- Headline inflation rose robustly in May for the third consecutive month, bringing the annual change above 2 percent for only the second time since the end of the recession. U.S. Personal Consumption Expenditures, the most widely monitored inflation measure by Fed officials, leaped to 1.4 percent. National Bank research argued dismissal wouldn’t be easy this time around, but that’s exactly what Janet Yellen did in her press conference. On the same note, Canaccord raised gold to overweight following the CPI readings and the belief that the Fed is “cornered.” It concludes by saying investors should buy inflation-protection hedges.
- Bank of America recommends investors buy gold into the third quarter as the seasonality trade kicks in with Ramadan and Indian buying. Historically, the July-August period sees a demand boost from religious festivities, which Bank of America believes could push gold past $1,400 this year. In a related note, Mining Recruitment Group’s outlook suggests mining executives have turned bullish this year as a poll shows the percentage of bearish executives dropped from 64 percent to 14 percent from a year ago.
- First Quantum announced it entered into a definitive agreement to acquire Lumina Copper for approximately $470 million. Lumina is the owner of the Taca Taca copper deposit located in Salta Province in northwest Argentina. Lumina founder Ross Beaty highlighted the sale as a win for Argentina, whose economic team is set to stabilize the nation’s currency, negotiate debt settlements with holdouts and instill confidence in foreign investors. The transaction is inevitably bullish for other copper developers in the region and the mining sector in Argentina as a whole.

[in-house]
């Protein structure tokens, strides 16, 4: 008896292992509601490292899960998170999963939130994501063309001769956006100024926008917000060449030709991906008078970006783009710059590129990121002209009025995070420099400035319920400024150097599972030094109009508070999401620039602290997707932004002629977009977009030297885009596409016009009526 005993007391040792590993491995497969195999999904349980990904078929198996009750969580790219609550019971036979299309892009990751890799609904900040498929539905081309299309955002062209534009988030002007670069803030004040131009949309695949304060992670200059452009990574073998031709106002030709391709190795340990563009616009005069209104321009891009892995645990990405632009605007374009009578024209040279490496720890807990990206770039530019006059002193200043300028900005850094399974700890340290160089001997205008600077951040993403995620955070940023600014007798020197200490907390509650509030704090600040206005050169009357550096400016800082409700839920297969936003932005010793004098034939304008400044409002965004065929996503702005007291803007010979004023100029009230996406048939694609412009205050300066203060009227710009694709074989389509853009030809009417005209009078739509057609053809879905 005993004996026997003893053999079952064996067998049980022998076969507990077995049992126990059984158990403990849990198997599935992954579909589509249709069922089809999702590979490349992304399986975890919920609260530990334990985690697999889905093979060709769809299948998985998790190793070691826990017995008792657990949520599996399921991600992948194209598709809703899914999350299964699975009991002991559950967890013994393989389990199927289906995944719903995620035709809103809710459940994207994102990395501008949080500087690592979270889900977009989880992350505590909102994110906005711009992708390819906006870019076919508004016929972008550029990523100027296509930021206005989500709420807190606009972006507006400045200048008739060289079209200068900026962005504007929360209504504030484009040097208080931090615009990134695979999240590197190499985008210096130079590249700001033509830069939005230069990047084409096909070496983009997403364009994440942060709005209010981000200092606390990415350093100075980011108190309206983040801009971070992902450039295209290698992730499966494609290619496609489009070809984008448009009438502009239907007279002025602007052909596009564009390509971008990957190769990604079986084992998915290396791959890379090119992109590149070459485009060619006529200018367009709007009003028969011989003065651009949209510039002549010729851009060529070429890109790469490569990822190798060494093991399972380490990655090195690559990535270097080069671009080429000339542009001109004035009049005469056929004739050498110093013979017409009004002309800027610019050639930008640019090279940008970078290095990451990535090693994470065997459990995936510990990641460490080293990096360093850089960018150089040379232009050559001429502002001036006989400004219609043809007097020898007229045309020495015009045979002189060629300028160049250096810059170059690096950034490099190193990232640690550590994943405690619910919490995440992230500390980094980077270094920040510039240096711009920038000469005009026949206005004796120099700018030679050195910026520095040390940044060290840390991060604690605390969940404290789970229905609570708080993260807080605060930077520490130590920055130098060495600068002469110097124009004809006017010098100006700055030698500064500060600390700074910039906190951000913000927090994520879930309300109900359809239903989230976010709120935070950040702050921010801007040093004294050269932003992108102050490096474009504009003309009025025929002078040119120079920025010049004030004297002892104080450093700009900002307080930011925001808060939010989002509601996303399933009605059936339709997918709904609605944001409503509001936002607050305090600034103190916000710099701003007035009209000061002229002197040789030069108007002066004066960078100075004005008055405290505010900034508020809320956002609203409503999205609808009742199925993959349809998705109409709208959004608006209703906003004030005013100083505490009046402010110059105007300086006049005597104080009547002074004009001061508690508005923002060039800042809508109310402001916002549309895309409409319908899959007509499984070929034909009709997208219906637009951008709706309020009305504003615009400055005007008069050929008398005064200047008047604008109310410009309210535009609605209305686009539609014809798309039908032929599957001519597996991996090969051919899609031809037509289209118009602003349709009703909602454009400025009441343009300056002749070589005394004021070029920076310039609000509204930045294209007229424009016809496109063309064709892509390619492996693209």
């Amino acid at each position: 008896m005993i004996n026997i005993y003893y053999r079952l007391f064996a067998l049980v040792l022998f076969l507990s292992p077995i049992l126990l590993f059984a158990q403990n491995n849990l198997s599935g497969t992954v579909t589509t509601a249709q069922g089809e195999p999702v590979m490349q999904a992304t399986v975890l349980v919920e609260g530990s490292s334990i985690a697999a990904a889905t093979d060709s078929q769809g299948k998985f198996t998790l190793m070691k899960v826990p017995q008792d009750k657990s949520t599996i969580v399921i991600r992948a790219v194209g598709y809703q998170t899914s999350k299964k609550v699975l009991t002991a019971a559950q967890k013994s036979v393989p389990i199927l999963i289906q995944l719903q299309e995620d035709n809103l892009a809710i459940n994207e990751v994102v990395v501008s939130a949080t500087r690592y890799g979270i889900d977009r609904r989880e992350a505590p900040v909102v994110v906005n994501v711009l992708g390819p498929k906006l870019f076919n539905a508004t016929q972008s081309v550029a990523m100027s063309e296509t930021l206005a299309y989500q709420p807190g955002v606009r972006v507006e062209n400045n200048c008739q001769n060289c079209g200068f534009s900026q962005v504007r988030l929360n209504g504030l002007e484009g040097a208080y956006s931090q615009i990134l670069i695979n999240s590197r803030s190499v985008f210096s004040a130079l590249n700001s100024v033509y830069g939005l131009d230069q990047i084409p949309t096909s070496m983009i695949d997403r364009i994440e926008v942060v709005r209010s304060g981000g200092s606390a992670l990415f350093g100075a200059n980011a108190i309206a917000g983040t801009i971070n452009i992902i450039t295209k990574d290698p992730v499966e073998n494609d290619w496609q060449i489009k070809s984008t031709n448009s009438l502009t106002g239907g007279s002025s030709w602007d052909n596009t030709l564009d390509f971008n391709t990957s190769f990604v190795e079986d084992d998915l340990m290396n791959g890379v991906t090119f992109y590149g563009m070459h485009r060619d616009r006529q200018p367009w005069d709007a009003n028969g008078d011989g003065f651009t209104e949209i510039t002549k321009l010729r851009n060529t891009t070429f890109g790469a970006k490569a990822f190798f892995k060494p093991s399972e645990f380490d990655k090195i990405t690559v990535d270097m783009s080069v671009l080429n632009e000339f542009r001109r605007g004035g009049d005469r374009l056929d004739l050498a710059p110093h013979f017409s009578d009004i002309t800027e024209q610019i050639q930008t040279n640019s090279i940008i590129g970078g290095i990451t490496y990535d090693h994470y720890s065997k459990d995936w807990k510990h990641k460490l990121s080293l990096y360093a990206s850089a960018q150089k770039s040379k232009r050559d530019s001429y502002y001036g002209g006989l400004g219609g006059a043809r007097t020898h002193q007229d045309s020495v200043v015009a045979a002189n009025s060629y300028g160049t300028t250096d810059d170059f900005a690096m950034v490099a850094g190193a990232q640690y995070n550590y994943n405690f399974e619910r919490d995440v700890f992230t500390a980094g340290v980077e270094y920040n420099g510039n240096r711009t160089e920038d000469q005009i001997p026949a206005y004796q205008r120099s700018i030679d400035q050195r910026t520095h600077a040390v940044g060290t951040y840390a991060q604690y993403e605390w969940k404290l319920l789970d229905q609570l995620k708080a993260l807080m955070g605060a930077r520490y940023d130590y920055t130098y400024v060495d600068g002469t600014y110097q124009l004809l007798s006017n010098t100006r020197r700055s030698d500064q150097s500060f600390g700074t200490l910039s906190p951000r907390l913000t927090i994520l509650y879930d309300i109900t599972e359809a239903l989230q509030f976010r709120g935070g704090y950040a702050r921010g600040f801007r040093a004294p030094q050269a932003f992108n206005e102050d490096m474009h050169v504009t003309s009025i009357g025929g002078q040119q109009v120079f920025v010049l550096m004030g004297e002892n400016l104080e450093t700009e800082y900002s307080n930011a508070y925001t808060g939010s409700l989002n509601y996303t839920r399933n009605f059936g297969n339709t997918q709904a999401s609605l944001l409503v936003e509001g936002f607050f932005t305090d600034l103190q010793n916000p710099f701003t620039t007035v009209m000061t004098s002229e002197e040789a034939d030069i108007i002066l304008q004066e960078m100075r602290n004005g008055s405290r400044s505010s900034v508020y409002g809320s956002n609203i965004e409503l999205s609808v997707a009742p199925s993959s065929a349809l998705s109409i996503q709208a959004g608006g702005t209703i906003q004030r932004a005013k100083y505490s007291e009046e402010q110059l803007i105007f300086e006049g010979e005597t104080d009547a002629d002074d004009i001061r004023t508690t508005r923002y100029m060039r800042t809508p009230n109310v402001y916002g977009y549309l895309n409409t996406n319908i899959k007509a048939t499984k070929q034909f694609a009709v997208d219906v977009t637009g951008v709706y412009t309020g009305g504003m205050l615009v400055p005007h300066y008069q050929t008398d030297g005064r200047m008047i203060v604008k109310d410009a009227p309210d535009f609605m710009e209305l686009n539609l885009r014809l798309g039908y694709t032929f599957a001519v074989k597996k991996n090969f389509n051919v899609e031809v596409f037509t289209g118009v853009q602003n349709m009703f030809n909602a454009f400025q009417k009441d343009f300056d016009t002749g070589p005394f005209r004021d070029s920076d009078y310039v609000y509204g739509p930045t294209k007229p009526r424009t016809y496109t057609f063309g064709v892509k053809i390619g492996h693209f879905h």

- South Africa’s platinum mining industry’s main labor union has tabled fresh new demands beyond the preliminary agreement struck with producers last week. The demands add more delay-pressure to an already long-running strike. Facts show that South Africa’s mining output has been declining in a linear pattern for the last 20 years. At this pace, argues Mineweb contributor Michael Schroeder, the last skip of gold bearing ore from the once giant Witwatersrand deposit will be hoisted in 2019, costing the country some 130,000 jobs.
- The five-year-long positive correlation between gold and oil came apart recently as the prospects of a global economic recovery boosted energy consumption and lowered gold’s appeal. The relationship tightened over the past two weeks as the Iraqi conflict took over headlines. Analysts continue to expect oil to trade higher on fears of a Middle Eastern supply disruption, which would mean lower gold prices if the negative correlation holds.
- A group of more than 40 Congressmen asked the U.S. Fish and Wildlife Service to delay the implementation of new rules and procedures that would be overly prohibitive for economic activity. The proposed changes to procedures could increase in millions of acres the areas designated as critical habitats, regardless of whether the protected species occupy these areas or not. These proposals have resulted from hundreds of closed-door settlements with litigious environmental groups.